The 2010 Toyota Prius
The Prius has a true smart key that opens the drivers door by proximity and it has the now-ubiquitous start/stop button for ignition. Toyotas ingenuous gearshift lever carries over from the previous Prius, projecting from the dash and requiring the press of a park button to disengage. Gearing available is reverse, drive, neutral and brake, the latter for engine braking, untested by this driver.
With a starting point of $23,750 including destination fees the Prius III has three options as tested. There are carpeted floor mats and a cargo mat for $200, as well as a security system for $359. The $3600 solar roof package features Toyota's one-touch tilt/slide moonroof with solar powered ventilation and remote air condition systems that kept this car cool even in the heat of Las Vegas afternoon.
There is voice-activated touch-screen DVD navigation system with a four-disc CD changer from JBL, eight speakers, integrated XM satellite radio, XM NavTraffic, hands-free phone capability and music streaming through Bluetooth wireless technology. This package also includes the integrated backup camera with annoyingly loud beeper that can be defeated via a visit to ones local dealer. Total list price is $27,909 and there are two added up-rated Prius models to consider beyond this one!
As an attentive driver, I like the steering wheel controls for trip computer (including gas-hybrid usage) and audio/phone, with cruise control on a separate stalk. I also like the porthole windows front and rear on the new Prius. While there is a remote pull for the fuel filler, there is none for the hatch, which opens when all four doors have been unlocked.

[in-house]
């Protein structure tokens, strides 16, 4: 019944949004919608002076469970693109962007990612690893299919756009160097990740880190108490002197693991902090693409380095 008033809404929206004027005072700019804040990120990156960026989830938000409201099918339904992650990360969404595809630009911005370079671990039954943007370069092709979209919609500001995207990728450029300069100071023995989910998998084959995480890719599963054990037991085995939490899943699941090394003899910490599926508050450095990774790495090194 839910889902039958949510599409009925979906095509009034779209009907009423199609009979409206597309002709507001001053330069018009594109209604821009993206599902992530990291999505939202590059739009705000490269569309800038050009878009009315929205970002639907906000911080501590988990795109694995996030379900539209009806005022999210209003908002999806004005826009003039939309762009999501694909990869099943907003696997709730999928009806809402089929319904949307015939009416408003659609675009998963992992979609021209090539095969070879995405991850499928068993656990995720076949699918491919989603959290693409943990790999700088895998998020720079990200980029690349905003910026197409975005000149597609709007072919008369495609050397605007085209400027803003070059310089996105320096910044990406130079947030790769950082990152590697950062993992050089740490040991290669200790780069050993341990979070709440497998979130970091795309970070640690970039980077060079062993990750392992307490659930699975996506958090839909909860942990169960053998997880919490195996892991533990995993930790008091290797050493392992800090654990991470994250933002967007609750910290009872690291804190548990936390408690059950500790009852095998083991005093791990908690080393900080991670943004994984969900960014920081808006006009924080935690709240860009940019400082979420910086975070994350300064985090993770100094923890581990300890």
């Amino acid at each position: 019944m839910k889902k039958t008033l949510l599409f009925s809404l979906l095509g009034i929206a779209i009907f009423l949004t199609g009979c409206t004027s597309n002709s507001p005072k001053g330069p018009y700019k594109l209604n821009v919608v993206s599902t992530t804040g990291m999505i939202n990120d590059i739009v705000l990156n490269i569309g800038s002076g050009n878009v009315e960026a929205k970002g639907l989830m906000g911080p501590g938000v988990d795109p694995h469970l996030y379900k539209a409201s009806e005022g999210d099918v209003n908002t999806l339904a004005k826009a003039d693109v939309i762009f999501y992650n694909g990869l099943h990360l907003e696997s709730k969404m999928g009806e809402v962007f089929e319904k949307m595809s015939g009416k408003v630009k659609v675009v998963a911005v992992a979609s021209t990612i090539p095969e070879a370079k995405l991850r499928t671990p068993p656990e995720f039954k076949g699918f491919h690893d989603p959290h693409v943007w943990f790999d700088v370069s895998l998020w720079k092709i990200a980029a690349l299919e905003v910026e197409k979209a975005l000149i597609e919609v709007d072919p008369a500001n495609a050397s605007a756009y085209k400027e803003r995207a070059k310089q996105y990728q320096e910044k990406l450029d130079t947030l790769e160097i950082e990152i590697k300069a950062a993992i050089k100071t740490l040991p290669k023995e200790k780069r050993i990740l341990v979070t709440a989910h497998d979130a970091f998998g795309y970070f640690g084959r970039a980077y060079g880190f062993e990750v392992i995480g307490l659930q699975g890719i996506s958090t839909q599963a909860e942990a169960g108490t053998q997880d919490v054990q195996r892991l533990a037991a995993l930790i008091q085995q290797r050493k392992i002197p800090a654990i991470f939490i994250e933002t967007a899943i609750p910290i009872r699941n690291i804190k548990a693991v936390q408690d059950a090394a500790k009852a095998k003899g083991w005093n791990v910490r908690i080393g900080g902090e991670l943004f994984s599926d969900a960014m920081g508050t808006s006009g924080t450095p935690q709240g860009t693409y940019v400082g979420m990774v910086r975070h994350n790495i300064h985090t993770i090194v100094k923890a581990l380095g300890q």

Getting back to aesthetics, the third edition Prius is just different enough from its predecessor to be noticeable, with a more pronounced vertical stop to the body. The rear light treatment is more angular as is the front. The wheelbase visibly extends so that overhang is less pronounced and the entire exterior has a more integrated look and feel to it.
Inside, the plethora of molded plastics is well done, albeit not exactly luxurious. The centrally mounted information center extends forward to the blue-hued shifter and single cup holder at the base of that central stack. I especially like the way Toyotas design allowed an expansive open storage area below the central waterfall. While the interior is very purposeful, extending to its bi-level storage areas at the passenger side and its useful knick-knacks, its really not an endearing area.
Toyotas gone through some hard knocks lately for its unintended acceleration problems, an issue that Audi went through back in the late 1970s and 1980s. There may be some issues that doesnt mean that Toyota products are necessarily bad for the consumer. Rather, these matters indicate a growing inability of many drivers to adequately operate their vehicles, not knowing how to stop them in an emergency. (With the start/stop button, an extended press will halt the car)
The new Toyota Prius is a fine machine and worthy of a look particularly if one has a long daily commute. Throughout its long history of sales and service in the United States, Toyota has made some particularly good cars. This is one of them.